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Thursday, August 31, 2017

Review - The Hanover Square Affair

I found a new historical Amateur Sleuth series set in Regency era.  This is my first novel from award-winning author Ashley Gardner also writes as New York Times bestselling author Jennifer Ashley and national bestselling author, Allyson James. She has written more than fifty novels and novellas in mystery, romance, historical fiction, and urban fantasy.  Here is my review of the first book in the series that consists of twelve novels so far, with a thirteenth slated for 2018 release.

Author: Ashley Gardner

Copyright: June 2017 (Create Space) 272 pgs

Series: 1st in Captain Gabriel Lacey Regency Mystery series

Sensuality: Medium

Mystery Sub-genre: Historical Amateur Sleuth

Main Characters: Cavalry Captain Gabriel Lacey, recently returned from Napoleonic wars injured and fighting depression and PTSD

Setting: Regency London

Obtained Through: Personal Purchase

From the cover: "Cavalry captain Gabriel Lacey returns to Regency London from the Napoleonic wars, burned out, fighting melancholia, his career ended. His interest is piqued when he learns of a missing girl, possibly kidnapped by a prominent member of Parliament. Lacey's search for the girl leads to the discovery of murder, corruption, and dealings with a leader of the underworld. Lacey faces his own disorientation upon transitioning from a soldier's life to the civilian world, redefining his role with his former commanding officer, and making new friends--from the top of society to the street girls of Covent Garden."

Captain Lacey is your anti-hero who needs a cause to fight for as much as the missing girls need somebody to be on the case to find them.  Gabriel Lacey is dark with his inner demons to fight, but he is also a good man who is struggling.  He is no saint, but tries to live honorably.  He is somewhat a Don Quixote type which will make for a good series.  The primary other significant character is Lucius Grenville who is in the upper crust of society and has befriended Captain Lacey. A shady character that will likely be in subsequent novels of the series is James Denis, smuggler, influential, and cut-throat.  Louisa Brandon, the wife of his former best friend, is his un-requited love and the person who can soften his rough edges.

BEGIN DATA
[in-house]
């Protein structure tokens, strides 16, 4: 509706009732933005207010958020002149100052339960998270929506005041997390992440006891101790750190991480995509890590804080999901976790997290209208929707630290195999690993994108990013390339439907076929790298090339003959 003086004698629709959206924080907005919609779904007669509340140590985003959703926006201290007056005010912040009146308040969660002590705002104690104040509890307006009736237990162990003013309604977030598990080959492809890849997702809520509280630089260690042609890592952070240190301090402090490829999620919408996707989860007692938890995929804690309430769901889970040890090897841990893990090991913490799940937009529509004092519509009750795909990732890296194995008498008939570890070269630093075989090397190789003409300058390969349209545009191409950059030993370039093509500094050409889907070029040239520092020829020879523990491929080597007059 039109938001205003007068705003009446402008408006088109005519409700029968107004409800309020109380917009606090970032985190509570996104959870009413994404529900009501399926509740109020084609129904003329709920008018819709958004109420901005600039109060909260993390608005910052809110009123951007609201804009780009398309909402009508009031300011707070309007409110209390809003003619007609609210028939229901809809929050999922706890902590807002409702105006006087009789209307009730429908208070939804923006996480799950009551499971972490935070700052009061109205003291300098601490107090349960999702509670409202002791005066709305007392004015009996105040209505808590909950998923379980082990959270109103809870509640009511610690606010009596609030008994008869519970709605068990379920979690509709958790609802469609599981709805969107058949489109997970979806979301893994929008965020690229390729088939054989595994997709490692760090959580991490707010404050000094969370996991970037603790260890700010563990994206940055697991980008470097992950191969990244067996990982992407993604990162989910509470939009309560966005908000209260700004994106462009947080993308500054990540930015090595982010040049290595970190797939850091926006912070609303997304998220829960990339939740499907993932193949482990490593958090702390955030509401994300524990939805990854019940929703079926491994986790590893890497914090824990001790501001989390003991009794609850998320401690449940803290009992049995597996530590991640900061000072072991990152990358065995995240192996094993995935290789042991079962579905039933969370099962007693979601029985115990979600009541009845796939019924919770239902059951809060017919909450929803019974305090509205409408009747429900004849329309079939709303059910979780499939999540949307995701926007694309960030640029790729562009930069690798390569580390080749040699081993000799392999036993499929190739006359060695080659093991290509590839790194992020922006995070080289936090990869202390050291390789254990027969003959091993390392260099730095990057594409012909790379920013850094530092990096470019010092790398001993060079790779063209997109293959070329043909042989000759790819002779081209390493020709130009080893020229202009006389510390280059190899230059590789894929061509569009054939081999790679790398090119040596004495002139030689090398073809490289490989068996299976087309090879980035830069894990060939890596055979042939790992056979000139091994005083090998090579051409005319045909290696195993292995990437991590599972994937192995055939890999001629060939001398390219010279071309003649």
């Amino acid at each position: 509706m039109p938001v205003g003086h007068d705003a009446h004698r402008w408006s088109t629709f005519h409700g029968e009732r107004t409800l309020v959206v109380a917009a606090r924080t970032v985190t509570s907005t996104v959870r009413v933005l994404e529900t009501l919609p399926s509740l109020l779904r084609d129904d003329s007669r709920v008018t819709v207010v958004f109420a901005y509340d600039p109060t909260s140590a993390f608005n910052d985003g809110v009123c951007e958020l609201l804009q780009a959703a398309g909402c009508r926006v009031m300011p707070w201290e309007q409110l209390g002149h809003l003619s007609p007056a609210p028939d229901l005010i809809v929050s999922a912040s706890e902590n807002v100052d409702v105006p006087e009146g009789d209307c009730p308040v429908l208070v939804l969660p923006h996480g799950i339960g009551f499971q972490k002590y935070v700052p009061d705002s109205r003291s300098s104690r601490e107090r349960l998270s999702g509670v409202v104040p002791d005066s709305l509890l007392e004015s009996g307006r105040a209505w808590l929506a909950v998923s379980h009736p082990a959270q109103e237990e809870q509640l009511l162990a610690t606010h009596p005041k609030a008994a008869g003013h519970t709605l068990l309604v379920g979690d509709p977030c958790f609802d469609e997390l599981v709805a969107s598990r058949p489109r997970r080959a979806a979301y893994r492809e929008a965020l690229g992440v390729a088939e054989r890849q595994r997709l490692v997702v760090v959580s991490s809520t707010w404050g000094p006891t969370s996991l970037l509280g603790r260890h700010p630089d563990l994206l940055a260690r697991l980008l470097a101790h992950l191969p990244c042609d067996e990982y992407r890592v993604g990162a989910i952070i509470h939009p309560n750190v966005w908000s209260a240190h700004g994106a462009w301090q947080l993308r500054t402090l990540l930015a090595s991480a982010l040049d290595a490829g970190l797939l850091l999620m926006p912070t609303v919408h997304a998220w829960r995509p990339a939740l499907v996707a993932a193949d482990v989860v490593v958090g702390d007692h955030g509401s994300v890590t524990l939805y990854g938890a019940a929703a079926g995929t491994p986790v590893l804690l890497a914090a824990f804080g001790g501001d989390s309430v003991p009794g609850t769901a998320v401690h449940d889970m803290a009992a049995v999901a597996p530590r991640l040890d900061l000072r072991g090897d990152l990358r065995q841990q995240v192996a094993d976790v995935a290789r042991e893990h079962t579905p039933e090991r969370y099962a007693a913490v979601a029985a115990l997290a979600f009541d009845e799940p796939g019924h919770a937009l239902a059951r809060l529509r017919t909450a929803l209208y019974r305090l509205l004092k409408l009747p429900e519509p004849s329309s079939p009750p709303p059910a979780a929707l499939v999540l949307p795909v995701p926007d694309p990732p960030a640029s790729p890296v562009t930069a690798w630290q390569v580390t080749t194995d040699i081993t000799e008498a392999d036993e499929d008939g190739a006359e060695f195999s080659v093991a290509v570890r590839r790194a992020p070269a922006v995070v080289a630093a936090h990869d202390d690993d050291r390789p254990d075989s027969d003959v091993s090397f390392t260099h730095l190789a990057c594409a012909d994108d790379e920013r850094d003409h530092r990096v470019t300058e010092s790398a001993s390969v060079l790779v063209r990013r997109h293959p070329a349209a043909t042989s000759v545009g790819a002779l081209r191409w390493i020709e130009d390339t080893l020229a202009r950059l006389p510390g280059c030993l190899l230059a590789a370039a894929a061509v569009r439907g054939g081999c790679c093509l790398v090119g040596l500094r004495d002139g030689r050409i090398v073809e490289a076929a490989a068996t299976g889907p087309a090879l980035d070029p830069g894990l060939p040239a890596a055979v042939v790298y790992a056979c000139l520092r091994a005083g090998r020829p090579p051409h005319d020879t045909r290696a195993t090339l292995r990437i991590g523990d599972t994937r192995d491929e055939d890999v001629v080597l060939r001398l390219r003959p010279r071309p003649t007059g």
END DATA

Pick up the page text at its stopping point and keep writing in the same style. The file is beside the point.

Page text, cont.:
Regency era England with its splendor and squalor, gentility and gutter-rats, populate the story in a cohesive panarama.  The plot is dark and perilous witout turning detailed on the horrific.  Just enough to understand the peril at stake.  There are times that the pacing slows where we learn more about Captain Lacey's past, but they are well worth the time.  

In this debut novel of the series, there is no tense confrontation with the killer.  The culprit is confronted and answers provided, but it isn't a daring scene with peril.  Although I love the really tense and suspenseful killer reveals, the way this was handled added a level of seriousness to the ending.  There are other moments in the story that provide good excitement though.

I like Captain Lacey and his character has potential and the writer's style is easy to follow.  I wasn't enamored with the book, but not turned off by it either.  I would like a bit more description for mood and setting, a few moments of joy for Captain Lacey so it doesn't feel so heavy.  And of course, I love a harrowing killer confrontation.  That said, there aren't as many Regency mysteries and I will probably read the next in the series.

Rating: Good - A solid read with minor flaws, good but not stellar. Maybe read an excerpt before buying. 

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